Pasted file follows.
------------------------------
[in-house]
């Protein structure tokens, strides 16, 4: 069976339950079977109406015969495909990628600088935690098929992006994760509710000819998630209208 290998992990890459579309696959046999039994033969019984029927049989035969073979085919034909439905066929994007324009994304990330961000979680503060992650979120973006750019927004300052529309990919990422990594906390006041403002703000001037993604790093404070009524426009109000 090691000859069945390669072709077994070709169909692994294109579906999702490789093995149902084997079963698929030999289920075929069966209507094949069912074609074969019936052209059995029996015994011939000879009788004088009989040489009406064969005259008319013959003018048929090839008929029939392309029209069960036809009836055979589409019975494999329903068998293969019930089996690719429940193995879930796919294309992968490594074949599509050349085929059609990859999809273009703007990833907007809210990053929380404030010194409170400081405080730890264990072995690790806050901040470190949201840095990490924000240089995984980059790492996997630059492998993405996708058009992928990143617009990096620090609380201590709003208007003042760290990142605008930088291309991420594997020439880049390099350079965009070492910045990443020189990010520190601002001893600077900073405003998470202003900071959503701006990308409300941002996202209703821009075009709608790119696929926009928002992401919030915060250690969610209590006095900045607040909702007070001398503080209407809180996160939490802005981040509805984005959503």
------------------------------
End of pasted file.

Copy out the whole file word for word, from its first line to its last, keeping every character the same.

[in-house]
């Protein structure tokens, strides 16, 4: 069976339950079977109406015969495909990628600088935690098929992006994760509710000819998630209208 290998992990890459579309696959046999039994033969019984029927049989035969073979085919034909439905066929994007324009994304990330961000979680503060992650979120973006750019927004300052529309990919990422990594906390006041403002703000001037993604790093404070009524426009109000 090691000859069945390669072709077994070709169909692994294109579906999702490789093995149902084997079963698929030999289920075929069966209507094949069912074609074969019936052209059995029996015994011939000879009788004088009989040489009406064969005259008319013959003018048929090839008929029939392309029209069960036809009836055979589409019975494999329903068998293969019930089996690719429940193995879930796919294309992968490594074949599509050349085929059609990859999809273009703007990833907007809210990053929380404030010194409170400081405080730890264990072995690790806050901040470190949201840095990490924000240089995984980059790492996997630059492998993405996708058009992928990143617009990096620090609380201590709003208007003042760290990142605008930088291309991420594997020439880049390099350079965009070492910045990443020189990010520190601002001893600077900073405003998470202003900071959503701006990308409300941002996202209703821009075009709608790119696929926009928002992401919030915060250690969610209590006095900045607040909702007070001398503080209407809180996160939490802005981040509805984005959503």